This popular New York vegan burger joint has made its way to Tokyo and boy, does Superiority Burger live up to its name. The meat-free menu offers the store’s two signature burgers: the classic Superiority Burger with lettuce, tomato, mock cheese sauce and pickles, and the Sloppy Hide, a vegan take on a sloppy joe. There are Japan-exclusives, too, like the New Japan Creation burger, which features yuba (tofu skin), herbs, onions, pickles and mushroom mayo. Don’t miss the housemade gelato, where you get to pick from three seasonal flavours.

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  • Restaurants
  • Shimokitazawa

You’ll be hard pressed to find a more spacious café in Shimokitazawa, especially one with free wifi. This Brooklyn import is located at the end of the Mikan Shimokita complex and it occupies a sprawling, lofty space.

The menu offers all the usual café drinks (which can also be made for takeaway) along with an extensive food menu. You can eat out all day at Brooklyn Roasting Company, with breakfast starting at 8am through to dinner last orders at 9pm. The food here is reminiscent of American diner staples – think breakfast plates, pastas, pizzas and steak. There’s freshly baked pastries, too, at the coffee counter if you just want a nibble.

  • Restaurants
  • Mexican
  • Shimokitazawa

Kitade Tacos is one of the restaurants and bars at Shimokitazawa’s Nansei Plus area, which is also home to Tefu Lounge. The lively eatery features plenty of indoor seating as well as a small outdoor terrace. 

While Kitade Tacos prides itself on using local, Japanese ingredients, the flavours are unmistakably Mexican. The authentic corn tortillas are made from 100 percent Hokkaido corn and you can choose from a variety of fillings including pork carnitas, beef suadero and chicken tinga. For non-meat eaters, there’s a vegan option: tortillas topped with soybean tempeh, guacamole and avocado salsa.

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  • Restaurants
  • Shimokitazawa

While there are a plethora of curry restaurants in Shimokitazawa, there’s only one offering a quirky combo of curry and gelato. Ordering here is similar to a ramen shop, where you purchase a food ticket via a vending machine. You can pick either two or three daily curries served with jasmine rice, along with condiments like pickled red onions and coconut sambol.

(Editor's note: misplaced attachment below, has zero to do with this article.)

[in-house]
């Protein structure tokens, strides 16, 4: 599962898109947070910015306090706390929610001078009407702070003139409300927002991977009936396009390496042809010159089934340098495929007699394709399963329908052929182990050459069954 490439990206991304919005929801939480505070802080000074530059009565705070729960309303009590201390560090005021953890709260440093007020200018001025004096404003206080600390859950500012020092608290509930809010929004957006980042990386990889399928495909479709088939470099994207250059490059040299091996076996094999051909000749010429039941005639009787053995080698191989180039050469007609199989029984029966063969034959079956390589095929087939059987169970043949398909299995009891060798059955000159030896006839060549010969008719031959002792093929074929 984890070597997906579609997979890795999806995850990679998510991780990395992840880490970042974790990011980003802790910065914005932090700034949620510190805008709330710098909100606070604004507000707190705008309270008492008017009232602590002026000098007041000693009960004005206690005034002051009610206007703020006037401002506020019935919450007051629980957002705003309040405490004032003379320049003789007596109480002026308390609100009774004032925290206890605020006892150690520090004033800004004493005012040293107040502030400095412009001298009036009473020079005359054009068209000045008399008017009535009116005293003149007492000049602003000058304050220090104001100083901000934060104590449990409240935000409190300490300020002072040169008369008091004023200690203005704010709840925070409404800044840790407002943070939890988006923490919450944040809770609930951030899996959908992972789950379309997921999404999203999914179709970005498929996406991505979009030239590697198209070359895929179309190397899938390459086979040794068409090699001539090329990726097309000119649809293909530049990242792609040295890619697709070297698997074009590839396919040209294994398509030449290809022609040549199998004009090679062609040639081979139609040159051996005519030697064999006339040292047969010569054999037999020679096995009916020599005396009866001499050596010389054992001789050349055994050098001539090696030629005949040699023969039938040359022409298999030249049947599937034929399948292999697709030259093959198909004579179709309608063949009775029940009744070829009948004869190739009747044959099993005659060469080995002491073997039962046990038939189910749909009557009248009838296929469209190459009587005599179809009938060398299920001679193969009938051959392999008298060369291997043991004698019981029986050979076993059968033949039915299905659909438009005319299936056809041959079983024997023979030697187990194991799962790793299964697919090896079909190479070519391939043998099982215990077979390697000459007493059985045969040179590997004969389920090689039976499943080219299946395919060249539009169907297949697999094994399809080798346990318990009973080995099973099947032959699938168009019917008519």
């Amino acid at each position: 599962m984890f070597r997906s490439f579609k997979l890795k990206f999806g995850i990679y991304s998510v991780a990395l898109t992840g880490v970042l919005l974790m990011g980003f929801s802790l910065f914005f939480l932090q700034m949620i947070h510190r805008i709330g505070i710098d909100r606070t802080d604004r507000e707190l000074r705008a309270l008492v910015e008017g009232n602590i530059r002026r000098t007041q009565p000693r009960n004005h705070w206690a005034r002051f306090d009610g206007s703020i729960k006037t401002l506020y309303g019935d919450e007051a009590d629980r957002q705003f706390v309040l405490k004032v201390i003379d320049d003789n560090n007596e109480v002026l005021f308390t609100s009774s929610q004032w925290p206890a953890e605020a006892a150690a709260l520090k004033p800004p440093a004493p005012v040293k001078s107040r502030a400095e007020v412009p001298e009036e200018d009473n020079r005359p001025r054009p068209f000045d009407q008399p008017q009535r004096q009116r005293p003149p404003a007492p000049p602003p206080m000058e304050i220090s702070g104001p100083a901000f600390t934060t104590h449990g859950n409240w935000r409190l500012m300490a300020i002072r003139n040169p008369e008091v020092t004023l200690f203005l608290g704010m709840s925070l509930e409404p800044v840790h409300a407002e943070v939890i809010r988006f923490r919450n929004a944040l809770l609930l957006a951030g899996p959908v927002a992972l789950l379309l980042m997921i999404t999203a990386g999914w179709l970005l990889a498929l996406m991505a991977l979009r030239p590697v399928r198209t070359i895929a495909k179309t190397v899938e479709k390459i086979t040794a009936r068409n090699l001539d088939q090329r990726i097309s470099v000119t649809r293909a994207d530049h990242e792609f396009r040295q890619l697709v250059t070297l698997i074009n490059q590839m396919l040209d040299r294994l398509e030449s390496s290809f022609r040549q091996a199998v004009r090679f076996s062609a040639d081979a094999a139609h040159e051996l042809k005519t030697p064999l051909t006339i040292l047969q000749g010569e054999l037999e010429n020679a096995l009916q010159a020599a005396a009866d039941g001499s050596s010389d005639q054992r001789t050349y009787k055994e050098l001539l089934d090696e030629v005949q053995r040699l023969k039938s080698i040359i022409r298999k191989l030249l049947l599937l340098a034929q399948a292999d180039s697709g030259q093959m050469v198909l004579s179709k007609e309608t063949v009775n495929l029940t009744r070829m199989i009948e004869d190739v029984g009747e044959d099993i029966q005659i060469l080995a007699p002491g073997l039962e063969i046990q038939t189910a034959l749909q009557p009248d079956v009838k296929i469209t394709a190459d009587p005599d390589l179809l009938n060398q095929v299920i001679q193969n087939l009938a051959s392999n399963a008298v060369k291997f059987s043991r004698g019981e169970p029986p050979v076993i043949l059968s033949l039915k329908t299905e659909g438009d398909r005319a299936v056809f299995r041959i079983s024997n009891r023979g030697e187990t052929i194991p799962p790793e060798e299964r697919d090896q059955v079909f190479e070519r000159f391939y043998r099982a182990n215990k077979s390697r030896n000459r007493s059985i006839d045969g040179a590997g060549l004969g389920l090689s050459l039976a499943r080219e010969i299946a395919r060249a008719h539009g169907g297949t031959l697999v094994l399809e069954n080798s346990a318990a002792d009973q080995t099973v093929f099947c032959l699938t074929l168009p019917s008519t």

Always order your curry set with a cup of gelato for dessert. You can pick two flavours, and since this is a curry restaurant, you can expect Kalpasi to infuse its ice creams with spices. 

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Cheerful owner Takeda Masada brings the rice and sake of his home prefecture, Akita, to Tokyo at this casual food and drink spot. Masada comes from a family of rice farmers, and is passionate about the grain and all it produces. Bonus Track is the second Andon location, complementing the first shop in up-and-coming Nihonbashi. Inside the pint-sized Shimokitazawa store, you order at the counter, then take a seat around the courtyard to enjoy your Akita sake or beer and bites.

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  • Restaurants
  • Daita

Hakko means ‘ferment’ in Japanese, and fermented food and drink is the speciality of this grocery store and café – the cute logo is a creative version of the two kanji symbols for hakko. Opened by fermentation specialist Hiraku Ogura, the grocery and liquor section here has just about every fermented Japanese product you can think of – and many you didn't even know existed.

  • Restaurants
  • Ramen
  • Shimokitazawa

A shop with a name like ‘noodles of the future’ has to be doing something different, and the noodles here are like an udon-ramen hybrid. Handmade fresh every morning from mochi-hime wheat sourced from Mie prefecture, the noodles have a wonderfully chewy, or mochi mochi, texture that keeps ramen fans coming back for more. The speciality is the shio (salt) ramen, which costs ¥850 and comes with a hearty helping of the shop’s signature hand-cut noodles and a broth that isn’t too salty, so you can slurp up every last drop.